- (back)

I use this word in a somewhat idiosyncratic—but nevertheless defensible—sense, which I will write more about at a later date. For now, suffice to say that a pointer is something which denotes an*object*; it may be realised—in whole or in part—by a*memory address*, but it needn’t be. What is important for our purposes is the separation between the pointer and the object it denotes. - (back)

Or perhaps not; there are a couple of tagging strategies for double-precision floats which may be of interest.

The first was proposed by John Cowan: it is to use traditional NaN-tagging, but store the exponent complemented (or offset). Within the NaN space, it will be possible to dereference memory addresses directly, and to perform arithmetic directly on at least positive integers, as the high bits of the pointer will be zero. Outside of the NaN space, an extra untagging step is necessary: you must complement (or offset) the exponent bits before using the float as a float; this costs ALU cycles, but likely beats a memory fetch.

The second is to use a low-bits tagging scheme, stealing a single bit from the space of double-precision floats. The mantissa is frequently all significant, but the*exponent*may not be. So rotate the bits of the double float so the most significant bit of the exponent is the least significant bit of the word. Since approximately half of all floats have a magnitude less than one, and half have a magnitude greater than one, it would be undesirable to steal either range; both are commonly useful. Instead, rotate the exponent’s bias so that the most significant quarter of all exponents and the least significant quarter both get the same tag (or tweak the ratio a bit; say, two thirds of the positive exponents and one third of the negative ones). The idea is to represent immediately the floats which are most likely to appear in real programs. Floats that are not immediately representable will have to be boxed up and put in memory. Left as an exercise for the reader is finding an efficient way to include zero but exclude denormals and other floats with very low exponents. - (back)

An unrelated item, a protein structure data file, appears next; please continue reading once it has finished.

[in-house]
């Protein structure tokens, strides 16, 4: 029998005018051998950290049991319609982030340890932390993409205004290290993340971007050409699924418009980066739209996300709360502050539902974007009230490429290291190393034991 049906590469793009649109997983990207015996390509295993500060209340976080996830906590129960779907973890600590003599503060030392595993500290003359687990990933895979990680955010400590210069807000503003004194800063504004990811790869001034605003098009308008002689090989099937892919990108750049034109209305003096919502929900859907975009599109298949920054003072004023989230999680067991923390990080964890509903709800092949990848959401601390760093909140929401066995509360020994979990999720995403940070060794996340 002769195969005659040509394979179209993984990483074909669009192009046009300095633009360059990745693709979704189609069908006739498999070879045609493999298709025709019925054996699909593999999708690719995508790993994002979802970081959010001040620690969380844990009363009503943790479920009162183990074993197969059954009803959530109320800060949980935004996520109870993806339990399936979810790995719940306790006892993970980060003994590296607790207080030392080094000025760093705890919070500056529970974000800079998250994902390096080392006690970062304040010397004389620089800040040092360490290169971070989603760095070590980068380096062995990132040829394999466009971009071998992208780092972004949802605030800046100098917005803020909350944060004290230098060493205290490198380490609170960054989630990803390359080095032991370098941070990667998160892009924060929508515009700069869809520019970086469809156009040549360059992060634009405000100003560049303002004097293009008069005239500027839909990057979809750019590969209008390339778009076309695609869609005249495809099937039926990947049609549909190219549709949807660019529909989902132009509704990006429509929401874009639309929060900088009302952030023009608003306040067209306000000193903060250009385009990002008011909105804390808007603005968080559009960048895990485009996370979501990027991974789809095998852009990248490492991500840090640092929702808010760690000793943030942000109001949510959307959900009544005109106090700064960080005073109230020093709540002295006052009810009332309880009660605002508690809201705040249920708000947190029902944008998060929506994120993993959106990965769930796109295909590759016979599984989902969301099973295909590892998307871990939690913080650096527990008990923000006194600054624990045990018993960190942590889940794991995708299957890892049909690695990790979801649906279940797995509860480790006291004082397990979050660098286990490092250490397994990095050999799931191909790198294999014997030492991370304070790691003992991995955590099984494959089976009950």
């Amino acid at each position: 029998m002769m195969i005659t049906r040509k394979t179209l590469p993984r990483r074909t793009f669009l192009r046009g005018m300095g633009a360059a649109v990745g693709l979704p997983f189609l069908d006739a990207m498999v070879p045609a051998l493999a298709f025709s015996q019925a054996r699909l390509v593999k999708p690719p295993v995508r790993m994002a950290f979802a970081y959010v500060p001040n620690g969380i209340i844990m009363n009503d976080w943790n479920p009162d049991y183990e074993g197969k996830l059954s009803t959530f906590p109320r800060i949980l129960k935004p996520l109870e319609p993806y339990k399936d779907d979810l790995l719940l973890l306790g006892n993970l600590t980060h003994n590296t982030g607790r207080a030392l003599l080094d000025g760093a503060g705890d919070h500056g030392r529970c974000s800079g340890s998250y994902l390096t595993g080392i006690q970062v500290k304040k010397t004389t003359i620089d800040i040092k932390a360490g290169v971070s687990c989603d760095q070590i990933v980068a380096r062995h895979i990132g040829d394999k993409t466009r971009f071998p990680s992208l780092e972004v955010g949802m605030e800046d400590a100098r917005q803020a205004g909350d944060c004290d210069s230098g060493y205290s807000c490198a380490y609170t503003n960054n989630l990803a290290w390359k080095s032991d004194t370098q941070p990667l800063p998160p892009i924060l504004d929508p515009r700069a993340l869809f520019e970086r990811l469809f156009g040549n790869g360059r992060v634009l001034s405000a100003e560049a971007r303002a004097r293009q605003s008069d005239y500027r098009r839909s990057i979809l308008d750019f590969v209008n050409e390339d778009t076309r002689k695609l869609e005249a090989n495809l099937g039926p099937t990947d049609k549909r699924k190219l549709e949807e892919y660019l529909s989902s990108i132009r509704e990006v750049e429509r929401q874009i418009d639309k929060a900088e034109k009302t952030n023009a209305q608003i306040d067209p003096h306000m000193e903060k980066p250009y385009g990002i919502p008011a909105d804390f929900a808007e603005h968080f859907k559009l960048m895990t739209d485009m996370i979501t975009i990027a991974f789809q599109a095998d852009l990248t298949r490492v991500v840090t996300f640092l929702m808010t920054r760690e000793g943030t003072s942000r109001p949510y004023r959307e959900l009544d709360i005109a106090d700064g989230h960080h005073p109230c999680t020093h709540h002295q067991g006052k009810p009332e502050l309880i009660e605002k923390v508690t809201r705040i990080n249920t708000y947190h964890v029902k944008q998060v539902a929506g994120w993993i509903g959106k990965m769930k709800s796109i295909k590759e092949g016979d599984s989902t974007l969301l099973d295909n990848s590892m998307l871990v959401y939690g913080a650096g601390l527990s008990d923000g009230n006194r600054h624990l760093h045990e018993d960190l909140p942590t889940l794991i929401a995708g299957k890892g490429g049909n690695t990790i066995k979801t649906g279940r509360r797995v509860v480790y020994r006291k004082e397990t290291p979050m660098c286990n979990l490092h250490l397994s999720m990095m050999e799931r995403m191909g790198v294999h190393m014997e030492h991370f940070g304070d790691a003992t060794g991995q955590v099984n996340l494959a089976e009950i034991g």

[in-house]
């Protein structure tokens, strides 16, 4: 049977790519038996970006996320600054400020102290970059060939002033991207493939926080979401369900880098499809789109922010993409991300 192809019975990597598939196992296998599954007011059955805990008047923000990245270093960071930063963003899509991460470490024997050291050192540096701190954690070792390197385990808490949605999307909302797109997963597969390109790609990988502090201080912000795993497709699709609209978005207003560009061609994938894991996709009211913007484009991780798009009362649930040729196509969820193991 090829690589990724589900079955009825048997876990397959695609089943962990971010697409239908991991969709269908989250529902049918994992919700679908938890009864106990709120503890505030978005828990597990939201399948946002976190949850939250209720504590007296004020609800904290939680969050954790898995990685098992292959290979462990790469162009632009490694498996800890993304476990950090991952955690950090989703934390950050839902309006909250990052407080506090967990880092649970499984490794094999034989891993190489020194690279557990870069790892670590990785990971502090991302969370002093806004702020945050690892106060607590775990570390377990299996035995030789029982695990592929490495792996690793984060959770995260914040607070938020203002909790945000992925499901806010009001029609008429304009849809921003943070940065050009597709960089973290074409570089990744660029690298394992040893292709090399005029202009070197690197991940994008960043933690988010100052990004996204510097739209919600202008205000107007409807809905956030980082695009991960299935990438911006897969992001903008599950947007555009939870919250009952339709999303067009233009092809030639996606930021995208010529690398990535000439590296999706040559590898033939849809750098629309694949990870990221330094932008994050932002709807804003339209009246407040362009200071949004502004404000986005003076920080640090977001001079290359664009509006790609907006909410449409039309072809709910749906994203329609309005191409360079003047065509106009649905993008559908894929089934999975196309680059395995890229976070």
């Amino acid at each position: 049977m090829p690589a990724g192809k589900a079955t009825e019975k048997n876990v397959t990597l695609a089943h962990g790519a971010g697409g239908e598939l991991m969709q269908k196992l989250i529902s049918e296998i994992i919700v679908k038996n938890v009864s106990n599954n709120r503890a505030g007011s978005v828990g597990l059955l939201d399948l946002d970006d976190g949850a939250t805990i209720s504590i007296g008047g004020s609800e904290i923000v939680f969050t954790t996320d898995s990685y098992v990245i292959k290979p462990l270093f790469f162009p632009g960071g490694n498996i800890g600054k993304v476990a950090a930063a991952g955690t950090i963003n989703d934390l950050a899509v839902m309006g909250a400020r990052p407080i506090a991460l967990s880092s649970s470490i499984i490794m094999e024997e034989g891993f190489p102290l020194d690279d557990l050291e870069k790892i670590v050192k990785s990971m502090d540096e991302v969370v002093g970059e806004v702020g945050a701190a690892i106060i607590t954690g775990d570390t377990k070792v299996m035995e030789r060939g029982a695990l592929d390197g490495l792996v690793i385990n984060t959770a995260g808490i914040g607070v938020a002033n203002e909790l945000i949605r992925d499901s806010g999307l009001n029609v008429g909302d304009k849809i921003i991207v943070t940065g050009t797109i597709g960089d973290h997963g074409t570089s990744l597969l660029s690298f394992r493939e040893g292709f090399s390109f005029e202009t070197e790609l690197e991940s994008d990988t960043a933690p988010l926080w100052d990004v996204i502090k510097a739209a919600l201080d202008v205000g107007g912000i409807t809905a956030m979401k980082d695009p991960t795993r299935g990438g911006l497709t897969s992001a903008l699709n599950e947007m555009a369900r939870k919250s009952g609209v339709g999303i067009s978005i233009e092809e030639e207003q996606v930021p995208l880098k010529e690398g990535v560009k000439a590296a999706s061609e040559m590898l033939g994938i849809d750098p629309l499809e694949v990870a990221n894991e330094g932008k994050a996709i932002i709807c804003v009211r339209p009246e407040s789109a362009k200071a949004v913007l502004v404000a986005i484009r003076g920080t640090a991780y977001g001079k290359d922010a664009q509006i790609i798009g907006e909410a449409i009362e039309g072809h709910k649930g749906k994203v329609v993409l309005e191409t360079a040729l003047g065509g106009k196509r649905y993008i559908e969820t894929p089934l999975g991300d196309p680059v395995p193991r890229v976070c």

Why offset it by 32 bits? One reason this might be desirable is that, if a tagged floating-point number is stored in memory somewhere, and you know about it, you can load the floating-point part directly with an aligned 4-byte load.